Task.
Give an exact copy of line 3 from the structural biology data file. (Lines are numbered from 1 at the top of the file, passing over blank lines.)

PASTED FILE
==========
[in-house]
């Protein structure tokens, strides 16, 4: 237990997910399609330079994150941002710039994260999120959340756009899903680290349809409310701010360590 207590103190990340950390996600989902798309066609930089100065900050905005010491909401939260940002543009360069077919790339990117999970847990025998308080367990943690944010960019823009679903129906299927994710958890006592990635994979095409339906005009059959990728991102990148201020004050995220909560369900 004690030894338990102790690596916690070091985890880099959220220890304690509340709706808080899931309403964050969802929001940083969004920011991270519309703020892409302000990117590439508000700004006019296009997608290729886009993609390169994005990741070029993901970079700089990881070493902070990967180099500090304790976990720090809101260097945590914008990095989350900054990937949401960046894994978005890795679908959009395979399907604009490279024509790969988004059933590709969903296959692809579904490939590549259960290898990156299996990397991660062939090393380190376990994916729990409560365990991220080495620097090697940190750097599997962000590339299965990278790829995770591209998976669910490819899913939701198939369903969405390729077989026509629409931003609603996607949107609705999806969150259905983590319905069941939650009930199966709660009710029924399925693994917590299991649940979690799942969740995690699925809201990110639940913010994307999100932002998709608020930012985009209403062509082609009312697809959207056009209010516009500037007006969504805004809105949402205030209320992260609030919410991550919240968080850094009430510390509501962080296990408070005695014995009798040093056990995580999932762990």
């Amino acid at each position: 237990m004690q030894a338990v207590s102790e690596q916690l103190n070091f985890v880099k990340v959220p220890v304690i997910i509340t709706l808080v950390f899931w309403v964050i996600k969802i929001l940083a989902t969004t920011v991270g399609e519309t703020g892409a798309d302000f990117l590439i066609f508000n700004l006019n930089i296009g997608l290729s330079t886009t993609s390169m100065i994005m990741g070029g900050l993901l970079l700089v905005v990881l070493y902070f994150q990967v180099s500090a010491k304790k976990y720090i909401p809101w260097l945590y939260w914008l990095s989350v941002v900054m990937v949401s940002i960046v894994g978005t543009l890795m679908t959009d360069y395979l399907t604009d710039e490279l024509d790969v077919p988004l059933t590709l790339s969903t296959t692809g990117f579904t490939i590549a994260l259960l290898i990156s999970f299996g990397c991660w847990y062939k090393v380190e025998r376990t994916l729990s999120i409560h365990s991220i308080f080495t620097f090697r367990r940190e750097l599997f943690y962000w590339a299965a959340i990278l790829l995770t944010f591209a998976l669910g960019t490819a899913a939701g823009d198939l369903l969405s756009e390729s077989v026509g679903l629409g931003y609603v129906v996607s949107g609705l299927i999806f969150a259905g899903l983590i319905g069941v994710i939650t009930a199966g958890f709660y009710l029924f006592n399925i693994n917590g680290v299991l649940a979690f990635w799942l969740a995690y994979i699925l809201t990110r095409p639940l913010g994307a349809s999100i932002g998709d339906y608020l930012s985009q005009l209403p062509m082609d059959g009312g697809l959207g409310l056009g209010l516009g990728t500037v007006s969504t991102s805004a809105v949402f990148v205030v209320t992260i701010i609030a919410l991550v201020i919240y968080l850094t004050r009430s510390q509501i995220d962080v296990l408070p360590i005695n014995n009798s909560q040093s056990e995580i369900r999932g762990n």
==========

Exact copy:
């Amino acid at each position: 237990m004690q030894a338990v207590s102790e690596q916690l103190n070091f985890v880099k990340v959220p220890v304690i997910i509340t709706l808080v950390f899931w309403v964050i996600k969802i929001l940083a989902t969004t920011v991270g399609e519309t703020g892409a798309d302000f990117l590439i066609f508000n700004l006019n930089i296009g997608l290729s330079t886009t993609s390169m100065i994005m990741g070029g900050l993901l970079l700089v905005v990881l070493y902070f994150q990967v180099s500090a010491k304790k976990y720090i909401p809101w260097l945590y939260w914008l990095s989350v941002v900054m990937v949401s940002i960046v894994g978005t543009l890795m679908t959009d360069y395979l399907t604009d710039e490279l024509d790969v077919p988004l059933t590709l790339s969903t296959t692809g990117f579904t490939i590549a994260l259960l290898i990156s999970f299996g990397c991660w847990y062939k090393v380190e025998r376990t994916l729990s999120i409560h365990s991220i308080f080495t620097f090697r367990r940190e750097l599997f943690y962000w590339a299965a959340i990278l790829l995770t944010f591209a998976l669910g960019t490819a899913a939701g823009d198939l369903l969405s756009e390729s077989v026509g679903l629409g931003y609603v129906v996607s949107g609705l299927i999806f969150a259905g899903l983590i319905g069941v994710i939650t009930a199966g958890f709660y009710l029924f006592n399925i693994n917590g680290v299991l649940a979690f990635w799942l969740a995690y994979i699925l809201t990110r095409p639940l913010g994307a349809s999100i932002g998709d339906y608020l930012s985009q005009l209403p062509m082609d059959g009312g697809l959207g409310l056009g209010l516009g990728t500037v007006s969504t991102s805004a809105v949402f990148v205030v209320t992260i701010i609030a919410l991550v201020i919240y968080l850094t004050r009430s510390q509501i995220d962080v296990l408070p360590i005695n014995n009798s909560q040093s056990e995580i369900r999932g762990n």